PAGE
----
But wait, there’s more!

Chiropractic, and acupuncture, and hypnosis, and chelation, and, and…go to the masthead and enter the CAM of your choice in the box with the little magnifying glass. If some charlatan has offered it as a medical treatment, this is your gateway to good information about it. But (and that ‘but’ was your spoiler alert), none of it has much impact on any measurable medical condition. CAM does not shrink tumors, CAM does not dilate bronchi, CAM does not strip pounds of icky toxins out of your colon. Those claims and most others are easily dismissed by anyone with basic reasoning skills and the URL for Pubmed (here it is: http://www.ncbi.nlm.nih.gov/pubmed).

There are however, two arguments in favor of CAM that deserve a bit more careful consideration: electro-acupuncture for pain relief through the mechanism of stimulating endorphin release, and the more general argument that many patients have needs unmet by the medical mainstream, often psycho-social needs that do not have an ICD-10 (a type of diagnostic code) and for which no treatment infrastructure exists within the mainstream health care delivery system. These are the cases I’ll try to build today. (more…)

Posted in: Critical Thinking, Science and Medicine

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Does acetaminophen during pregnancy raise the risk of behaviour problems?

Pregnant1

In my career as a pharmacist I’ve answered a lot of questions about medication use in pregnancy. Pharmacists are among the most accessible health professionals, and we’re usually found near a wall of medicines and supplements.  Many don’t trust Dr. Google, and for good reason: There are conflicting answers online. When it comes to medication use in pregnancy and effects on the fetus, we have no perfect data. Since no-one is randomizing women to drug treatment or placebo, we must rely  on weaker, less definitive evidence. An appropriate response from a health professional will describe known risks and expected benefit, summarizing what we know, and how confident we are in that answer. One of the most popular drugs used in pregnancy is acetaminophen (sometimes called paracetamol or APAP), and commonly known by the brand name Tylenol. An emerging concern with acetaminophen is whether use during pregnancy raises the risk of attention deficit hyperactivity disorder (ADHD) and related behavioural problems. While I covered this question once, back in 2014, there’s a new paper that’s putting this issue back in the news. From Evie Stergiakouli and colleagues is the paper, “Association of Acetaminophen Use During Pregnancy With Behavioral Problems in Childhood: Evidence Against Confounding“, published this week in JAMA Pediatrics. (more…)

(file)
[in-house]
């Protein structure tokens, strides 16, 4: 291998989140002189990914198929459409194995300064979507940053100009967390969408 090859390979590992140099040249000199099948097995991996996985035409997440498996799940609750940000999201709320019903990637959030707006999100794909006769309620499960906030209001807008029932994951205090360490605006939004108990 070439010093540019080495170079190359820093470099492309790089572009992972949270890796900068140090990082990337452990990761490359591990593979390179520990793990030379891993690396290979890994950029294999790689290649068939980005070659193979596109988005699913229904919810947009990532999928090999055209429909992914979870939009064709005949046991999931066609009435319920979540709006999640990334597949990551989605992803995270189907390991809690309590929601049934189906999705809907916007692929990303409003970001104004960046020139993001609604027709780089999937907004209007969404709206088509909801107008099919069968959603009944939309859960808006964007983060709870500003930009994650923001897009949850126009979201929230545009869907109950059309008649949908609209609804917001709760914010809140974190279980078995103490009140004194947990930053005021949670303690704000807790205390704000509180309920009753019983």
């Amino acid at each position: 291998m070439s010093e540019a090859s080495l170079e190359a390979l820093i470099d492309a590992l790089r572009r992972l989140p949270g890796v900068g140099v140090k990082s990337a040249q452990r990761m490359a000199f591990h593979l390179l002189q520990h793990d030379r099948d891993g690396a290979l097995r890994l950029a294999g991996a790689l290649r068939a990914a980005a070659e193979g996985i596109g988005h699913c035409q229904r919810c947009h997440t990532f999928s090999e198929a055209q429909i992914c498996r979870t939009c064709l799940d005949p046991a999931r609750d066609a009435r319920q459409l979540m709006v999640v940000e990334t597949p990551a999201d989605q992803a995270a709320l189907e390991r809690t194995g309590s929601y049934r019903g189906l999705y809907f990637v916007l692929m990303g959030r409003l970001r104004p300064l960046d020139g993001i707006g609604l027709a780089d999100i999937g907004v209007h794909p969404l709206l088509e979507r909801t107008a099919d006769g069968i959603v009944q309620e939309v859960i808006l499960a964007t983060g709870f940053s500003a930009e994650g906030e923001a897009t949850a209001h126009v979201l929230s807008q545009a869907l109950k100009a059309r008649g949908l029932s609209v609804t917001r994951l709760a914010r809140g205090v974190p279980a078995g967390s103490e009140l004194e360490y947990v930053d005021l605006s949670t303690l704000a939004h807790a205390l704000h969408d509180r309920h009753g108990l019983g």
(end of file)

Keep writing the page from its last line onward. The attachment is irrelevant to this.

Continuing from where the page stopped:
Posted in: Epidemiology, Obstetrics & gynecology, Science and Medicine

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Deconstructing Homeopathy Propaganda

homeopathy1
The definition of “propaganda,” like so many things, is a bit fuzzy. The dictionary definition is: “information, especially of a biased or misleading nature, used to promote or publicize a particular political cause or point of view.” There is no sharp demarcation line, however.

Speech occurs on a spectrum from obsessively objective, fair, balanced, and scholarly at one end, to deliberately deceptive and manipulative propaganda at the other. Most speech is somewhere in the middle. We are all coming from a certain narrative, one which we believe is valid and important, and often speech is meant to be persuasive.

Persuasive speech promoting a point of view or certain conclusion is fine – it does not necessarily deserve the label of propaganda. The fuzzy line gets crossed, however, the more logic and evidence are compromised for the sake of the narrative. (more…)

Posted in: Homeopathy, Science and the Media

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Quackery: The 20 Million Dollar Duck

quackery
The publisher recently sent me a review copy of Quackery: The 20 Million Dollar Duck, by Tony Robertson. My first thought was “Do we really need another book on this subject? Don’t I know all this stuff already?” I was very pleasantly surprised. Robertson has ferreted out an impressive array of facts and details that I wasn’t aware of; and yes, we need as many good books on the subject as we can get. Each author has a somewhat different approach that may appeal to a different audience. Robertson’s book is a worthy addition to the canon. He is a retired gynecologist who practiced, taught, and still lives in Zimbabwe. He is a critical thinker who understands and promotes science-based medicine, and he brings a unique perspective, especially on subjects related to his specialty. The book is not just about charlatans, it’s about non-science-based practices wherever they are found, including in mainstream medicine and in Robertson’s own field of obstetrics and gynecology.

I expected to like the book after I read the Dedication “To those who appreciate the truth fairy rather than the toothed one” and the Acknowledgements: “To my teachers and mentors who encouraged me to think, always to question and only to accept where there is good evidence.” That could serve as a motto for all skeptics, scientists, and critical thinkers to live by: Think, question, and only accept where there is good evidence. (more…)

Posted in: Book & movie reviews, Critical Thinking, Obstetrics & gynecology

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3-Bromopyruvate: The latest cancer cure “they” don’t want you to know about